The Santa Maria dell’Incoronata Church is located near the Castel Nuovo in Naples. The church was built during the reign of the House of Anjou. The then ruler Charles II had ordered a series of public and private buildings to be erected around the Royal Palace. Since the church is below the current street level, it is rather easy to overlook it.
Santa Maria Incoronata Church Naples
Address, opening hours and entrance fee
Address: Via Medina, 54, 80133 Naples. Tel: (+081) 552 0457. Metro: Toledo. Opening hours: Monday to Saturday until 2:30 pm; closed on Sunday. Admission to the church is free
The Santa Maria Incoronata Church itself was commissioned by Jeanne I of Anjou in 1352. This was done on the site where under Robert of Anjou the Royal Court was. The nave and portico still date from this time, while the smaller nave is the result of a rebuilding.
The church has also been known as Santa Maria Spina Corona and Santa Maria Coronata.
To give the church more prestige, Jeanne d’Ajou had a thorn from the crown of Christ preserved there. This relic, previously kept in the Saint-Chappelle in Paris, had been given to her by the French King Charles V. Believers went to the church on Good Friday, Easter and Pentecost to worship the holy thorn, which has since been lost.
In 1378, the church came into the hands of the Carthusian monks of San Martino. During the reigns of the houses of Anjou and Aragon, it was used for coronations and other official events.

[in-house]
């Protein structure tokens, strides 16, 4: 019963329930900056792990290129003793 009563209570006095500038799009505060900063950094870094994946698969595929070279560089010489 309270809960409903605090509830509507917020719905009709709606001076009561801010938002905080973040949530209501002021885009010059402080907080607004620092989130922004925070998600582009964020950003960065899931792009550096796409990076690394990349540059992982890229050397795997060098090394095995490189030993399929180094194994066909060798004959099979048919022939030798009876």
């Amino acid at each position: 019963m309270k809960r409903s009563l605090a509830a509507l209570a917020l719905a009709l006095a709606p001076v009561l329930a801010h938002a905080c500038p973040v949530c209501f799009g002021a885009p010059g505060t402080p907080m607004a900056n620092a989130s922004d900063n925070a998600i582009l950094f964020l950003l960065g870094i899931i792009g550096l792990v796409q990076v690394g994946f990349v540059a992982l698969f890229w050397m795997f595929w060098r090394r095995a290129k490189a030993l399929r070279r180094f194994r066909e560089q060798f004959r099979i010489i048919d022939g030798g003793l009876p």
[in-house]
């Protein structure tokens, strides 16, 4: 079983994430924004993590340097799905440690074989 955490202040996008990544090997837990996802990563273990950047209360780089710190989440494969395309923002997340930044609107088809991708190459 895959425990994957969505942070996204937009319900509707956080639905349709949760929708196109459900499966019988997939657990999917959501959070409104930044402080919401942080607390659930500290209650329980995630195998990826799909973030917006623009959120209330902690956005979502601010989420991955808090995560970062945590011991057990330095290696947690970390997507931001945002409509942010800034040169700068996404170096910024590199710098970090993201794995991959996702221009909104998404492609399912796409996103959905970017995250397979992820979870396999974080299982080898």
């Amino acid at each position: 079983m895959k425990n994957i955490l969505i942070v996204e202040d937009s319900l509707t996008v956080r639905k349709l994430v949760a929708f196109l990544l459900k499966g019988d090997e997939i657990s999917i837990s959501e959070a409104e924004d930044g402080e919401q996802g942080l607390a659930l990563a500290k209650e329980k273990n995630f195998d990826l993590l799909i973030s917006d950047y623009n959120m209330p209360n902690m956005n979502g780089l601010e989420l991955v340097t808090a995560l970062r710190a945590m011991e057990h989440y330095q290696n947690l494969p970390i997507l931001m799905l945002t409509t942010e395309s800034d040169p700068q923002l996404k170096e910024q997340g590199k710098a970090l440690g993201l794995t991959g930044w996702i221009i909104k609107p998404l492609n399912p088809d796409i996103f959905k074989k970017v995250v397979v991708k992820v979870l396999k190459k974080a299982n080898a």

The church is lower than the current street level. This is due to work on the Maschio Angioino (or Castel Nuovo) castle in the 16th century.
A major restoration has allowed the church to be seen in its fresher form. In the process, a number of houses built against it had to be removed.
The white marble entrance gate dates from the 14th century. It is decorated with an engraving of a “Crown of Thorns” supported by two angels.
The interior consists of a large and a smaller nave. The former ends in a polygonal apse. The rectangular apse of the second nave is occupied by the Chapel of the Crucifix (Cappella del Crocifisso).
The high altar dates from the 18th century.
Roberto d’Oderisio frescoes
Roberto d’Oderisio was responsible for some of the frescoes in the church. At some point, these have been moved from their original position, to be affixed elsewhere inside the church.
The paintings mainly have events from the lives of members of the house of Anjou as their theme. The artist was a follower of Giotto.